Ghana’s recent transition to lower-middle-income status complicates its fiscal consolidation efforts, as the county now faces diminished inflows of external assistance and limited access to concessional borrowing. Meanwhile, the emerging oil sector presents both opportunities and challenges, as it is projected to provide a strong but temporary boost to economic growth and fiscal revenue. These factors highlight the critical importance of macroeconomic management and structural fiscal reform. Addressing Ghana’s macroeconomic vulnerabilities while sustainably expanding the available fiscal space for capital investment and social spending will be pivotal to broad-based growth, job creation, and the achievement of the government’s development objectives.

This Public Expenditure Review (PER) focuses on the policy areas most relevant to Ghana’s ongoing fiscal consolidation and medium-term macroeconomic outlook. Its subject areas are designed to reflect and complement the government’s commitment to strengthen PFM in preparation for the anticipated surge in oil revenues. Chapter 1 assesses options for sustainably reducing non-discretionary expenditures and enhancing the efficiency of public investment. Chapter 2 explores strategies for improving domestic revenue mobilization by streamlining tax exemptions and other fiscal incentives. Chapter 3 analyzes the government’s wage bill, its largest recurrent budget item, and considers measures to better manage the size and compensation structure of the public sector workforce. Chapters 4 and 5 focus on policies that will enable Ghana to leverage its positive medium-term economic prospects – including rising oil revenues – to achieve a more sustainable and inclusive development pattern. As a healthy, educated labor force is crucial to meet the evolving demands of a dynamic economy, Chapter 4 evaluates public spending in the education and health sectors and its impact on human capital formation. Finally, Chapter 5 examines public spending in the agriculture sector, which despite its diminishing economic size will remain crucial to employment and poverty reduction over the long term, particularly after the anticipated boom in oil production runs its course.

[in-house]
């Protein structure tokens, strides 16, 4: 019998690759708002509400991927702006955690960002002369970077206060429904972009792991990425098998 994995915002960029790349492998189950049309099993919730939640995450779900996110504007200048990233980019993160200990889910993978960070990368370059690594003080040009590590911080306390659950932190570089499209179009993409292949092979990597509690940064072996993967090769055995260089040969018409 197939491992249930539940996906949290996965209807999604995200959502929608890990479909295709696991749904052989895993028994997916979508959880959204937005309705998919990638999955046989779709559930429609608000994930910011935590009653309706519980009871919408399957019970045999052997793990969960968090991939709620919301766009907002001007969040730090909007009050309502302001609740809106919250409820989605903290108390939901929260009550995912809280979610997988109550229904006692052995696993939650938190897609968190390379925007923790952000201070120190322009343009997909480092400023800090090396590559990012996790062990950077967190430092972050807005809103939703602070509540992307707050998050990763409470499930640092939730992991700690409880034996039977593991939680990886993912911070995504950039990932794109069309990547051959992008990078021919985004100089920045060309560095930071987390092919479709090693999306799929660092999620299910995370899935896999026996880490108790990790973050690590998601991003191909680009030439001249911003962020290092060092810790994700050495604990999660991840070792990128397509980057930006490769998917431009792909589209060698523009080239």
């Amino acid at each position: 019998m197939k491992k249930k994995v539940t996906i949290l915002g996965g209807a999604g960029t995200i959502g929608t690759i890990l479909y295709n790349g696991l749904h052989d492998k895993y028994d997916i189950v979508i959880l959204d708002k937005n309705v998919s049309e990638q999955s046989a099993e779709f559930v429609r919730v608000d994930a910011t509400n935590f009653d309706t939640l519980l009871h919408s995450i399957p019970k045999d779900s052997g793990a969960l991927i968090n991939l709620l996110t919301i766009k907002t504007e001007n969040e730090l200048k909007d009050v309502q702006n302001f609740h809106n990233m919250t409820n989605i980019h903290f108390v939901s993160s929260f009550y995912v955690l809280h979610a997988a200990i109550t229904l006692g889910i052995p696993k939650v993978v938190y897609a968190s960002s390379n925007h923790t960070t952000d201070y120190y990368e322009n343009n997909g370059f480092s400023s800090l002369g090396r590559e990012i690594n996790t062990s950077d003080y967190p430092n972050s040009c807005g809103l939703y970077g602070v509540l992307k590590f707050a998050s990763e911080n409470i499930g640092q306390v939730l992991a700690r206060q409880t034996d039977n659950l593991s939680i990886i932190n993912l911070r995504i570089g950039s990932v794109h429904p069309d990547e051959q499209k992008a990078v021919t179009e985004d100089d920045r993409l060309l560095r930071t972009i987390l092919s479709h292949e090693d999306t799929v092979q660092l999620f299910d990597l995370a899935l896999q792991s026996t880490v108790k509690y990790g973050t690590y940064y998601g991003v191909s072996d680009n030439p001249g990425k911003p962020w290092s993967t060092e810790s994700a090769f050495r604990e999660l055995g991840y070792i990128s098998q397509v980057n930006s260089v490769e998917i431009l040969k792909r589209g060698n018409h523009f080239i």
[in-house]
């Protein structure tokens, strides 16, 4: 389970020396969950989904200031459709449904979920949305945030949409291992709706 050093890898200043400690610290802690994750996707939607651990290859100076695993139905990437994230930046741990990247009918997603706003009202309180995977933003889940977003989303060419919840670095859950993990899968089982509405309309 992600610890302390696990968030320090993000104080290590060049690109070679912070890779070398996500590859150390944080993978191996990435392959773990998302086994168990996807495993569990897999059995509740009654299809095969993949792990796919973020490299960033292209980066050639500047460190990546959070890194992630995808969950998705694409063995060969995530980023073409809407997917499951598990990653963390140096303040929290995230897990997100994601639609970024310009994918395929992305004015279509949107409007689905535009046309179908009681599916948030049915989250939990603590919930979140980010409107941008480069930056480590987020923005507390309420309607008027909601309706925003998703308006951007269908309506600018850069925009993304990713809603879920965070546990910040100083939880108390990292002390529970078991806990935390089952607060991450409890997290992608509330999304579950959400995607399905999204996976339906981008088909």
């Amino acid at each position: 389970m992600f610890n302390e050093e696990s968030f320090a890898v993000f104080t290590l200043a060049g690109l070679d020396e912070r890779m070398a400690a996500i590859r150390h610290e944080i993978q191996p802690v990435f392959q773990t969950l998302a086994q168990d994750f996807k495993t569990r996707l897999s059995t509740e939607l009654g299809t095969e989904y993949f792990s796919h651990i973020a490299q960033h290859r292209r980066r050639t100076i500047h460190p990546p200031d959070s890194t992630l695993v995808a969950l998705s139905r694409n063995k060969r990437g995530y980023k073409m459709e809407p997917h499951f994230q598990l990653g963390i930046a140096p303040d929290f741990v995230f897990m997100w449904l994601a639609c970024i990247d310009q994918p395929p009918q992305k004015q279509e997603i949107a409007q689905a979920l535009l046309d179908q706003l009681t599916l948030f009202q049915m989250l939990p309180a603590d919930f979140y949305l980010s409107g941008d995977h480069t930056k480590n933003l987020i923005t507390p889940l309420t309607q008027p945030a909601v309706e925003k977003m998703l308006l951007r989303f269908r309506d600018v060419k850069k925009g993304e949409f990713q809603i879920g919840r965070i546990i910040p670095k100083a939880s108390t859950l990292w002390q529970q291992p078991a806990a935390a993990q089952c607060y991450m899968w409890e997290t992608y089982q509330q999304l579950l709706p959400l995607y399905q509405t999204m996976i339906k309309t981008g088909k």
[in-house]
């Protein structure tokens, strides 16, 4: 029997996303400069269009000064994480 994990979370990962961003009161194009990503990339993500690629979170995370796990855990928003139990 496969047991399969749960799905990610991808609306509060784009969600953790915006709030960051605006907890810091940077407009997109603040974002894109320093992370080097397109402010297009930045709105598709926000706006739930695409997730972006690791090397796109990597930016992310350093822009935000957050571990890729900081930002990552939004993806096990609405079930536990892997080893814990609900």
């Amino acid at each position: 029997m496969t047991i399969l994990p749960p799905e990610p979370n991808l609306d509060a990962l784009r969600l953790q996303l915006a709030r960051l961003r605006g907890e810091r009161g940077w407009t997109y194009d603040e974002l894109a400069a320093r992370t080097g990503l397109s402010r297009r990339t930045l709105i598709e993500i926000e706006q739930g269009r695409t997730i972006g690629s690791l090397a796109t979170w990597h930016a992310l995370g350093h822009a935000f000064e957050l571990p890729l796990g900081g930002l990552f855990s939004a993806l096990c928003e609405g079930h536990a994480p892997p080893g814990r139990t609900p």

Tax expenditures

Ghana provides a wide range of tax exemptions and incentives designed to reduce the tax burden on certain economic sectors and income groups. These “tax expenditures” are not fully recorded in the budget and are far less visible than more traditional forms of public spending, yet they impose a steep fiscal cost. The foregone revenue from Ghana’s tax expenditures amounted to an estimated 5.2 percent of GDP in 2013. Value-added tax (VAT) exemptions and preferential VAT treatment alone reached 4.2 percent of GDP, while customs exemptions represented another 0.9 percent. While statistical issues complicate comparisons between years, similar data for 2014 suggest that the foregone revenue from tax expenditures has remained broadly stable at about 5 percent of GDP. Moreover, as their purpose is to realign incentives in favor of certain types of firms and taxpayers, tax expenditures inevitably create economic distortions and give rise to vested interests. Once established, tax expenditures often prove difficult to eliminate, as their beneficiaries will strive to defend and expand them regardless of their social or economic value.